City of Grit and Gold
The streets of Chicago in 1886 are full of turmoil. Striking workers clash with police…illness and injury lurk around every corner…and twelve-year-old Addie must find her way through it all. Torn between her gruff Papa—who owns a hat shop and thinks the workers should be content with their American lives—and her beloved Uncle Chaim—who is active in the protests for the eight-hour day—Addie struggles to understand her topsy-turvy world, while keeping her family intact. Set in a Jewish neighborhood of Chicago during the days surrounding the Haymarket Affair, this novel vividly portrays one immigrant family’s experience, while also eloquently depicting the timeless conflict between the haves and the have-nots.
Available from Amazon, Barnes & Noble and Allium Press.
Praise for City of Grit and Gold
“Powell brings this historical event to life with admirable attention to detail. A well-rounded collection of characters offer opposing perspectives of the events and life in Chicago at that time. Young readers will grow along with Addie as she learns about the hardships of poverty and the complexity of politics…A timely and potent portrait of an important moment in U.S. history. Recommended for fans of ‘Dear America.’” —School Library Journal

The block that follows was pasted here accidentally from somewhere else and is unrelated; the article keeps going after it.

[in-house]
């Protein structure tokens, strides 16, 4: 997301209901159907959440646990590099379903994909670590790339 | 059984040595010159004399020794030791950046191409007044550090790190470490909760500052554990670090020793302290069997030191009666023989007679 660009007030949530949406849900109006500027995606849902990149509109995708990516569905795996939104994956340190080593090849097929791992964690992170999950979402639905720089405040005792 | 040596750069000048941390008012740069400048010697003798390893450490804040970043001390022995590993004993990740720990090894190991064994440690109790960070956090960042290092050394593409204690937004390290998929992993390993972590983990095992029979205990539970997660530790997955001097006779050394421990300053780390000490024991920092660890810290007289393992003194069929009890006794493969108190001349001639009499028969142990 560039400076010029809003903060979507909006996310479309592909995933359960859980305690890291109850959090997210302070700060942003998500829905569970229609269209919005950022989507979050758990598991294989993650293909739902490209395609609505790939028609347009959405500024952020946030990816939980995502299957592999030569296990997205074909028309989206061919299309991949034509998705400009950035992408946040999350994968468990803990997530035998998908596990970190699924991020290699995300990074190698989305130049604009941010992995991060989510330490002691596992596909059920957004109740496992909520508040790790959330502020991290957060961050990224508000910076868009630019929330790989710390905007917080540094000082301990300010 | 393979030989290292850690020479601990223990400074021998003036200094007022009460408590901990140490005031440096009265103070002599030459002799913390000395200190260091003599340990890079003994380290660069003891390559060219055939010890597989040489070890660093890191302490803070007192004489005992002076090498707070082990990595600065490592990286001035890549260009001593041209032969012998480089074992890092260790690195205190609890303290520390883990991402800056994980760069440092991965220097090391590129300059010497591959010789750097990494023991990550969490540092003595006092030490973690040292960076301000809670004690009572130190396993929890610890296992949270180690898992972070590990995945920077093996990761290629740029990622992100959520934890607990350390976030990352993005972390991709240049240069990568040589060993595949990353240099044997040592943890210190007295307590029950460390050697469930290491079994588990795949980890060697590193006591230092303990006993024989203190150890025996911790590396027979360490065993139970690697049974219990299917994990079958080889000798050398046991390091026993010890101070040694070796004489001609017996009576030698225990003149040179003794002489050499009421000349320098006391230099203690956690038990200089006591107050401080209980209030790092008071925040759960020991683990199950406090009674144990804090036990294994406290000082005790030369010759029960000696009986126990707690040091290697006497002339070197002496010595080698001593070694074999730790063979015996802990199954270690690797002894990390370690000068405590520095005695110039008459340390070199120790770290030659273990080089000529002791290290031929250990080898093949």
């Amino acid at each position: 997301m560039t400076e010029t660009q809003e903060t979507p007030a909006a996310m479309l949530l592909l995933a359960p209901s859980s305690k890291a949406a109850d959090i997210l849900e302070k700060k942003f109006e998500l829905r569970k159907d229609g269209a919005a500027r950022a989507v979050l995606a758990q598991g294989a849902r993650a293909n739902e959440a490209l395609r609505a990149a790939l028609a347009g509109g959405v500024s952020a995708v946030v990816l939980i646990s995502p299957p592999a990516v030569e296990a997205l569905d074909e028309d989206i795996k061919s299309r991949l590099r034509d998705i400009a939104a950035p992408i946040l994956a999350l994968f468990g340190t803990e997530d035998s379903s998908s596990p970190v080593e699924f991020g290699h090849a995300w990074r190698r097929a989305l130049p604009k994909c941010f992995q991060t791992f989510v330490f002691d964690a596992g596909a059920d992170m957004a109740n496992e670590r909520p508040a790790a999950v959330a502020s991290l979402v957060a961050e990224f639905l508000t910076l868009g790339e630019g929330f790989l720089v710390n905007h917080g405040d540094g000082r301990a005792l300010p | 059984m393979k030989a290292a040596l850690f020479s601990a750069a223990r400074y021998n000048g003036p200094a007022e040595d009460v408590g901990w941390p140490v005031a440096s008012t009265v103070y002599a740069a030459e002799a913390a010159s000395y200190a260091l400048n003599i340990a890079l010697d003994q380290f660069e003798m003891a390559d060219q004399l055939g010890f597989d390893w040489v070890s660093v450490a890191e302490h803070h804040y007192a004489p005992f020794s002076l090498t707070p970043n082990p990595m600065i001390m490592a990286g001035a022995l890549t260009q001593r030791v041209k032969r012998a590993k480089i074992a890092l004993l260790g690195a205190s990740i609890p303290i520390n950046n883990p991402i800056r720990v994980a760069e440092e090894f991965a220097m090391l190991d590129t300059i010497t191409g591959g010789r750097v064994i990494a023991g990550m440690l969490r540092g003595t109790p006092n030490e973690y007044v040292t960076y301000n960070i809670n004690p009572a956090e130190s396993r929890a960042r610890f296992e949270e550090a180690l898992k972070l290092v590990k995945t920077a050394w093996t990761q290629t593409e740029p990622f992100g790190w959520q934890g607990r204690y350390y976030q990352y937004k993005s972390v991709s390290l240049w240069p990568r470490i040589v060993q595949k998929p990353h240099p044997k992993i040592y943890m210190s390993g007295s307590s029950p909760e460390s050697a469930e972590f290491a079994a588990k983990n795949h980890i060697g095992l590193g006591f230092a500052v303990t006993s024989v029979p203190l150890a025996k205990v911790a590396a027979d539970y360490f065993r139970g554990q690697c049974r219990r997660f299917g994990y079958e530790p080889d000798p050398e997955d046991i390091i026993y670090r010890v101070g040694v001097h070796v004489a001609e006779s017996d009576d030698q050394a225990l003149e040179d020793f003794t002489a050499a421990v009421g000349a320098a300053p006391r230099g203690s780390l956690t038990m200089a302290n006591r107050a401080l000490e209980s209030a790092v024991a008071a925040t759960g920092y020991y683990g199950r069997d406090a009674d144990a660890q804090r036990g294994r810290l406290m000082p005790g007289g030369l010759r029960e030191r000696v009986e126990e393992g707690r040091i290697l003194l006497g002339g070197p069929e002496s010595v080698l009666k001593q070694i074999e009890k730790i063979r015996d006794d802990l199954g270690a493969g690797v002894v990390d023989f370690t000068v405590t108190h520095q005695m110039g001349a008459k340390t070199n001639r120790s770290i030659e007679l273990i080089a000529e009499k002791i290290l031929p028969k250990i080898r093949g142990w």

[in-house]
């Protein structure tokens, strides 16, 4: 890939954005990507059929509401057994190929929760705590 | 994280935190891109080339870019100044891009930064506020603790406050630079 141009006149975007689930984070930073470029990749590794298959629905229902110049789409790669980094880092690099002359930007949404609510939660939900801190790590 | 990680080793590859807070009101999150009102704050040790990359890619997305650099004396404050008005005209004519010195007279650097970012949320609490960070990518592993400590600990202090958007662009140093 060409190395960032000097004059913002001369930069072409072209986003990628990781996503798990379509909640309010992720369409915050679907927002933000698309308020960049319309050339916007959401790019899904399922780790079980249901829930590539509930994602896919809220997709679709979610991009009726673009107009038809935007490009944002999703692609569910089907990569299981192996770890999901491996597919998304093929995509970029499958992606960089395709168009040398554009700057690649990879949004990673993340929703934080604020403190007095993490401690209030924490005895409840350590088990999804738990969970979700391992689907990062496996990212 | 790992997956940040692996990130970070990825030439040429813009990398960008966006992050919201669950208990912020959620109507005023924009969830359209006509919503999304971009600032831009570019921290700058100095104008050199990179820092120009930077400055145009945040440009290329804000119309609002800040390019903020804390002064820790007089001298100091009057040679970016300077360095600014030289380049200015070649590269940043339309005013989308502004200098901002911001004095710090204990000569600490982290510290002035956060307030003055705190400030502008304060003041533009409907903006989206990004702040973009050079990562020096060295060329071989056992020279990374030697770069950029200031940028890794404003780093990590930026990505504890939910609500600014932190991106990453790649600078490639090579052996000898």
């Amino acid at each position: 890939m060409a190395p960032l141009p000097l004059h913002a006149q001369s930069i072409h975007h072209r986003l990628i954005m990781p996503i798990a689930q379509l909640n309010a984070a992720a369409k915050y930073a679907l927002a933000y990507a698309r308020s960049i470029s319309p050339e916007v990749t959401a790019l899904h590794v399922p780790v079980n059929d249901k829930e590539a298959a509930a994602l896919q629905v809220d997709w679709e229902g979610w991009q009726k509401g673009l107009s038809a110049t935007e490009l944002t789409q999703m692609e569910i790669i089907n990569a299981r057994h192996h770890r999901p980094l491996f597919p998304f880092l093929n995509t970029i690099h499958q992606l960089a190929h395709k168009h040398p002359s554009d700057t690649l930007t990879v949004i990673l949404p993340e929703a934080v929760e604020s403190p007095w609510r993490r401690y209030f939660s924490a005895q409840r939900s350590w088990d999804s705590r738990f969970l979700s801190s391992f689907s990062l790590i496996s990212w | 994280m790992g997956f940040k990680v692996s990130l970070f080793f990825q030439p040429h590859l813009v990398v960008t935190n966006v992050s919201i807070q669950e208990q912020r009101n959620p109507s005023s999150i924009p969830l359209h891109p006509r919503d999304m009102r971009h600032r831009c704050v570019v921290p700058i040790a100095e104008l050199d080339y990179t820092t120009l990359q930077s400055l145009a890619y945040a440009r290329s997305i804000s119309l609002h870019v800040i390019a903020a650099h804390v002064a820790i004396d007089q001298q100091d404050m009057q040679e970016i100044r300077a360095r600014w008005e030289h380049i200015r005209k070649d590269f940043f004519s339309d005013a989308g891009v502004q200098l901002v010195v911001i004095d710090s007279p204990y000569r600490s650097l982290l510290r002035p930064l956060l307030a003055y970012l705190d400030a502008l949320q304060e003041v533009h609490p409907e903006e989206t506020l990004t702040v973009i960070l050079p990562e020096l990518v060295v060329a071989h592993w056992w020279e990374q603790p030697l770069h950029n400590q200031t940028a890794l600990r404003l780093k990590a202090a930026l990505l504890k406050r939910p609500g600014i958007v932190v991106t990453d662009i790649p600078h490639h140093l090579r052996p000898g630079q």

“The history of the American Labor Movement isn’t often explored in middle-grade literature, and this will be a valuable addition to collections…Exploring many topical issues—immigration, civil disobedience, the right to free speech and assembly, and police brutality—this novel is timely. Kudos to the small Chicago press, Allium, for bringing it out; it certainly deserves a place in most libraries.” —Booklist
“City of Grit and Gold is an ideal pick for teachers and librarians who may want to use the work to supplement lessons on American history or have meaningful discussions about rights, immigration, and protesting.” —Foreword Reviews
“A worthy introduction to an important piece of history.” —Kirkus Reviews
“Sensitive and beautifully told, City of Grit and Gold captures the 19th-century immigrant experience with its hopes and sorrows. Young readers will find much to compare with today’s refugee crisis as they identify with its resourceful and brave heroine.” —Historical Novels Review